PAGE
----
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A Prayer and Fasting Devotional

“Go, gather all the Jews to be found in Susa, and hold a fast on my behalf, and do not eat or drink for three days, night or day. I and my young women will also fast as you do. Then I will go to the king, though it is against the law, and if I perish, I perish.”  - Esther 4:16

She’d been in turmoil for days.  Her stomach was in knots.  Her family and friends were in despair…they were on the verge of genocide.  An evil man had desired the annihilation of all the Hebrew people; through political cunning, he had legislated a governmental policy of ethnic cleansing.  For the time being she was safe, but none of her dearest relations were. 

Their world was about to end.

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Ironically, she was literally the only person in the world who could make a difference in this situation.  There was a slight chance that she could use her leverage with the king in order to save her people.  He was actually her husband!  He himself had sanctioned this violence, and she thus stood on the edge of a precipice.  She could ask her husband to intervene; however, in doing so, she risked the wrath of that volatile man and she would expose herself as one of the oppressed peoples.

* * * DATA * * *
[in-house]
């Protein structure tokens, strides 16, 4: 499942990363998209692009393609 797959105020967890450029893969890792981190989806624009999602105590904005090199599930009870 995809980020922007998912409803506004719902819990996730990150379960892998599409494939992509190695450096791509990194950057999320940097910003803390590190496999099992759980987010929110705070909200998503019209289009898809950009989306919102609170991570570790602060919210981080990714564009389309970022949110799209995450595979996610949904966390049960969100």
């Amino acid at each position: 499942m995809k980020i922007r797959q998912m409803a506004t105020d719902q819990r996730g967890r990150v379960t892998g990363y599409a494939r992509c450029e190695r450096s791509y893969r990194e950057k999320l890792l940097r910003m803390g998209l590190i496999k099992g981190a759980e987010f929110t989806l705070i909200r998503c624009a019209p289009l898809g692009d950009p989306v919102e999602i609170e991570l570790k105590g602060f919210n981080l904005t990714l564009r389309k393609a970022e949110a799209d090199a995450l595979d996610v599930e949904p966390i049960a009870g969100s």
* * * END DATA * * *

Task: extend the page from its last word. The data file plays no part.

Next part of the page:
Her cousin and guardian had changed his tactic with her.  Originally, when she became queen, he urged her to hide her identity and deny her faith.   The utter desperation of the situation had caused him to reverse course—he begged her to intervene with her husband, the king, on the behalf of their people.  He realized that she was their only hope of rescue; he, along with everyone else they loved, would be killed if she did not risk her own life.

In that moment, the most beautiful and most powerful woman in the Persian Empire, Queen Esther, committed herself to approaching the king without being called on—an  illegal act deemed worthy of death—so that her people might live.  And she urged her cousin, Mordecai, and all of the people of God to do the only thing that they could.  They should all, young and old, fast and seek the Lord.  This action, fasting to seek God’s face, was their default move in pleading for the Lord’s mercy.  Esther recognized that mercy is the Lord’s alone to distribute and that He might withhold it from her in this situation—if she were to perish, she would perish.  But she would pursue Him with all she had.

The Church may not seem to be in as blatantly precarious a situation as the one that the Hebrew people experienced in the book of Esther.  However, we should not be naïve.  This is a dark and dangerous time in the life of the People of God around the globe.  How should we respond?  May Esther instruct us well.  We should fast and seek the Lord.  God has placed us here for just such a time.

Jim Black
Ministry Director at Columbia